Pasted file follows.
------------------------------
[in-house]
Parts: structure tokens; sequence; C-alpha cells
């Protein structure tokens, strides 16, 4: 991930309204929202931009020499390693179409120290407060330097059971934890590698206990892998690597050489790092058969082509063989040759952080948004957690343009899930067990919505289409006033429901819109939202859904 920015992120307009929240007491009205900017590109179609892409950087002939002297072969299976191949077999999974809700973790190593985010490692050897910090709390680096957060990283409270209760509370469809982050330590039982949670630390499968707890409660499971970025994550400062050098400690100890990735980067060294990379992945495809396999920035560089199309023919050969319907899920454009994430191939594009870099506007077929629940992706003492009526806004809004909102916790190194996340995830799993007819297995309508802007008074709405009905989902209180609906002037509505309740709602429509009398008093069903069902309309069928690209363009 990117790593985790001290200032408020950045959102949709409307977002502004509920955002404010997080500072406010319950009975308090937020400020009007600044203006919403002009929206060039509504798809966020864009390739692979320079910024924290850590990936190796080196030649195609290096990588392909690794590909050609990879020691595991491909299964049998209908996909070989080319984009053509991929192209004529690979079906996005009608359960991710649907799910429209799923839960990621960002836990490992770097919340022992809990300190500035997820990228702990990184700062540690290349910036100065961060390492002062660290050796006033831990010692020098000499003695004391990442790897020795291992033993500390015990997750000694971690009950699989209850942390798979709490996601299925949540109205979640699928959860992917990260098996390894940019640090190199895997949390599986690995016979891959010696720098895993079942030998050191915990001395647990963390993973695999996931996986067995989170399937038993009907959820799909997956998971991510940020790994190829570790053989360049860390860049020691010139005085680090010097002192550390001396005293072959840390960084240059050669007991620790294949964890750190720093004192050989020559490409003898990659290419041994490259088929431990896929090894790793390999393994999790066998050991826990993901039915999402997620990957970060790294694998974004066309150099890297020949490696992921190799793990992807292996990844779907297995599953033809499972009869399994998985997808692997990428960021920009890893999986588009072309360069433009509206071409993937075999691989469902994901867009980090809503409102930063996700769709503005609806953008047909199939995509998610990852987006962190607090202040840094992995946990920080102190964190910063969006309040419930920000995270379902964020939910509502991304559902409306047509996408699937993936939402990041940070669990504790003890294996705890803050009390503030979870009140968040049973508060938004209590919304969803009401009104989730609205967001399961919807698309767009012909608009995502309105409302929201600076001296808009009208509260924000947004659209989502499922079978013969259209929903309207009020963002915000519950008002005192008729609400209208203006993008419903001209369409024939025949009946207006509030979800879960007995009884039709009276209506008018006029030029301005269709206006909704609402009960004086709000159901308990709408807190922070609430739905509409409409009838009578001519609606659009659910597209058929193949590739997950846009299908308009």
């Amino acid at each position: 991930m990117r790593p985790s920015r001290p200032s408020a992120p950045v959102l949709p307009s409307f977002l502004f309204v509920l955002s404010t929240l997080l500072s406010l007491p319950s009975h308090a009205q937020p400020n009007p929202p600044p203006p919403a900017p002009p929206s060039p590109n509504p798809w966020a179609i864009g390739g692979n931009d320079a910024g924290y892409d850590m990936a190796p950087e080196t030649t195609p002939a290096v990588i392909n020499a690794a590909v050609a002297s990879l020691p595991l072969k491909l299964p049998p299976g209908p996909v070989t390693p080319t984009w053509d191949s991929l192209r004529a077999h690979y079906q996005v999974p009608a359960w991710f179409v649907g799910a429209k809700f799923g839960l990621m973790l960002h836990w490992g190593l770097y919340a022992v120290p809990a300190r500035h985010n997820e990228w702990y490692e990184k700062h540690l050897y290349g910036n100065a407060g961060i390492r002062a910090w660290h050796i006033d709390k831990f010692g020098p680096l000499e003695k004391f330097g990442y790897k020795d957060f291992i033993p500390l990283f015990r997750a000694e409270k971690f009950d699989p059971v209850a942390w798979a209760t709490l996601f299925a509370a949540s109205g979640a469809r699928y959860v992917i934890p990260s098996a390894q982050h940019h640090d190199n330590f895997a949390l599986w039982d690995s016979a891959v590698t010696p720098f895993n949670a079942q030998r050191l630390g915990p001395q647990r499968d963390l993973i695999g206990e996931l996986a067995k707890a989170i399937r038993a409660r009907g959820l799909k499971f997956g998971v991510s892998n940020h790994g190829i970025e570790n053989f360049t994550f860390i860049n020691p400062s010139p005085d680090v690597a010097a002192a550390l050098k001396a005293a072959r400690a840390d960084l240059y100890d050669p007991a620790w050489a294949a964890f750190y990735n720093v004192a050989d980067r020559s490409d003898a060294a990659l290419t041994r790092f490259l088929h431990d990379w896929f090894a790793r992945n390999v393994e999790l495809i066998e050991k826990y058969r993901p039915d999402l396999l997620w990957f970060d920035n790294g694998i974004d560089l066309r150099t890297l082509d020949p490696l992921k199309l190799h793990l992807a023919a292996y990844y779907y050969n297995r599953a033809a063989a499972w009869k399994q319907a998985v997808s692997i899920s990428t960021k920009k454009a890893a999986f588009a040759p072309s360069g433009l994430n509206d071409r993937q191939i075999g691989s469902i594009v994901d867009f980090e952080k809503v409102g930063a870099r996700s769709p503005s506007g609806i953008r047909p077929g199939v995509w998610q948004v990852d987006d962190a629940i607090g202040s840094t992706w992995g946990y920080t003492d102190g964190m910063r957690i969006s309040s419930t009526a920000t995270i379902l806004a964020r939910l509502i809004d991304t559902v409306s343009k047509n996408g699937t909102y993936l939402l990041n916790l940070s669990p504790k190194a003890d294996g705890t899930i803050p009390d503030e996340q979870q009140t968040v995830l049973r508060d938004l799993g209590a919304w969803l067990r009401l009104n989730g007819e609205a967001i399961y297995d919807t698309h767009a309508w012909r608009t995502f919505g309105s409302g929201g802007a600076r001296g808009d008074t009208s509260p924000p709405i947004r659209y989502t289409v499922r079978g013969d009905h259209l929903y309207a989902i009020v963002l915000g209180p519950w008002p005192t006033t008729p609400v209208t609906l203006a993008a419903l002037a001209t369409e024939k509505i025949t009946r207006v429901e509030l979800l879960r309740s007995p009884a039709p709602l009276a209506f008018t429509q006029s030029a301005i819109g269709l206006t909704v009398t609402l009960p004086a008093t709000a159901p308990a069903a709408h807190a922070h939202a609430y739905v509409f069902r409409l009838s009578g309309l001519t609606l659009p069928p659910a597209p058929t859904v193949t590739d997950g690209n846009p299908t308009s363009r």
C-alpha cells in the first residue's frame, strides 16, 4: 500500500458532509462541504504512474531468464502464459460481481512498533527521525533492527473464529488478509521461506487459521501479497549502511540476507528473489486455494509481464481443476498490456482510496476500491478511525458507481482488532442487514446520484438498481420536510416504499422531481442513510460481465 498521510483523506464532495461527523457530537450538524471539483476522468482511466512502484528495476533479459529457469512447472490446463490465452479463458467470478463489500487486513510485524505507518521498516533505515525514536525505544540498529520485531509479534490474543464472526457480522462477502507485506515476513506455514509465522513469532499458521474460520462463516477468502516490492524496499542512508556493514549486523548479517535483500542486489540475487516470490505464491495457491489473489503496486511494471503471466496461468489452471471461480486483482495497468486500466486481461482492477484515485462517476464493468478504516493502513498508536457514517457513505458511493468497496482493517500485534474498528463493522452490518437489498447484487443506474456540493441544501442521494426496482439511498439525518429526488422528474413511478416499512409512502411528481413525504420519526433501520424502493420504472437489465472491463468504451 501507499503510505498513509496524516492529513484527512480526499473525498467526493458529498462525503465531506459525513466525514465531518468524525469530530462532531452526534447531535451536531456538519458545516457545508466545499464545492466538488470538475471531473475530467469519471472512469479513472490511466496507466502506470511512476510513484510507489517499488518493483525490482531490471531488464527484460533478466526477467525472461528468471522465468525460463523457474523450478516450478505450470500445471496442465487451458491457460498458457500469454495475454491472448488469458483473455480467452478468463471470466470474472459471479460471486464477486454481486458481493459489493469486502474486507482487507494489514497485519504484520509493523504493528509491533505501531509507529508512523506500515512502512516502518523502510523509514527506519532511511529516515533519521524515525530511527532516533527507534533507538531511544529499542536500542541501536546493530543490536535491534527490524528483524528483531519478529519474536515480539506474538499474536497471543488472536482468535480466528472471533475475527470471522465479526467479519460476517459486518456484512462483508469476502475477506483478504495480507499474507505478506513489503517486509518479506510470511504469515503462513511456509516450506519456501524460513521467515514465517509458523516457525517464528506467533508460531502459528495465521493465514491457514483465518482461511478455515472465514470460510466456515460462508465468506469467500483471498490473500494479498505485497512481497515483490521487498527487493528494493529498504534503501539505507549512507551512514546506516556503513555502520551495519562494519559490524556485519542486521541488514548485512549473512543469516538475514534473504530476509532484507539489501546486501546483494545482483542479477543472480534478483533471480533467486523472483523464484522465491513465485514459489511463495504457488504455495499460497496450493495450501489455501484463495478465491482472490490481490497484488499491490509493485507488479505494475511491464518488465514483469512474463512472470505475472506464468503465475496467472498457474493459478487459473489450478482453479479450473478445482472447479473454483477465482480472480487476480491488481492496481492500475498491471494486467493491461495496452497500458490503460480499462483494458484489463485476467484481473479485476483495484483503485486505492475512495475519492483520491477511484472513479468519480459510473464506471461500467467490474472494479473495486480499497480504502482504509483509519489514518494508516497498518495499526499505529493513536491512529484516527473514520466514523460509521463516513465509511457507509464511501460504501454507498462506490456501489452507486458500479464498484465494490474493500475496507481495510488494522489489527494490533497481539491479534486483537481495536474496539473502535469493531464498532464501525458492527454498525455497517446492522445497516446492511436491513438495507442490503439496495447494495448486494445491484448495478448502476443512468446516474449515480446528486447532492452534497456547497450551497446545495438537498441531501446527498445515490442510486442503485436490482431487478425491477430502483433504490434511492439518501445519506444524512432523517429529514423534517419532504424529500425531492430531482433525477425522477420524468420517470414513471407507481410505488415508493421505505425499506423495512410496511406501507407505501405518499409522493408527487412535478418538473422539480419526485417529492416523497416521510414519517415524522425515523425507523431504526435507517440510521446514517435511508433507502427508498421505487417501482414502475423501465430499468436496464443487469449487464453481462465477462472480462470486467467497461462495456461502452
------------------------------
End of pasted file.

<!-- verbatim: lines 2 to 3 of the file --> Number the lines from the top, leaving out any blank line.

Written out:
Parts: structure tokens; sequence; C-alpha cells
């Protein structure tokens, strides 16, 4: 991930309204929202931009020499390693179409120290407060330097059971934890590698206990892998690597050489790092058969082509063989040759952080948004957690343009899930067990919505289409006033429901819109939202859904 920015992120307009929240007491009205900017590109179609892409950087002939002297072969299976191949077999999974809700973790190593985010490692050897910090709390680096957060990283409270209760509370469809982050330590039982949670630390499968707890409660499971970025994550400062050098400690100890990735980067060294990379992945495809396999920035560089199309023919050969319907899920454009994430191939594009870099506007077929629940992706003492009526806004809004909102916790190194996340995830799993007819297995309508802007008074709405009905989902209180609906002037509505309740709602429509009398008093069903069902309309069928690209363009 990117790593985790001290200032408020950045959102949709409307977002502004509920955002404010997080500072406010319950009975308090937020400020009007600044203006919403002009929206060039509504798809966020864009390739692979320079910024924290850590990936190796080196030649195609290096990588392909690794590909050609990879020691595991491909299964049998209908996909070989080319984009053509991929192209004529690979079906996005009608359960991710649907799910429209799923839960990621960002836990490992770097919340022992809990300190500035997820990228702990990184700062540690290349910036100065961060390492002062660290050796006033831990010692020098000499003695004391990442790897020795291992033993500390015990997750000694971690009950699989209850942390798979709490996601299925949540109205979640699928959860992917990260098996390894940019640090190199895997949390599986690995016979891959010696720098895993079942030998050191915990001395647990963390993973695999996931996986067995989170399937038993009907959820799909997956998971991510940020790994190829570790053989360049860390860049020691010139005085680090010097002192550390001396005293072959840390960084240059050669007991620790294949964890750190720093004192050989020559490409003898990659290419041994490259088929431990896929090894790793390999393994999790066998050991826990993901039915999402997620990957970060790294694998974004066309150099890297020949490696992921190799793990992807292996990844779907297995599953033809499972009869399994998985997808692997990428960021920009890893999986588009072309360069433009509206071409993937075999691989469902994901867009980090809503409102930063996700769709503005609806953008047909199939995509998610990852987006962190607090202040840094992995946990920080102190964190910063969006309040419930920000995270379902964020939910509502991304559902409306047509996408699937993936939402990041940070669990504790003890294996705890803050009390503030979870009140968040049973508060938004209590919304969803009401009104989730609205967001399961919807698309767009012909608009995502309105409302929201600076001296808009009208509260924000947004659209989502499922079978013969259209929903309207009020963002915000519950008002005192008729609400209208203006993008419903001209369409024939025949009946207006509030979800879960007995009884039709009276209506008018006029030029301005269709206006909704609402009960004086709000159901308990709408807190922070609430739905509409409409009838009578001519609606659009659910597209058929193949590739997950846009299908308009």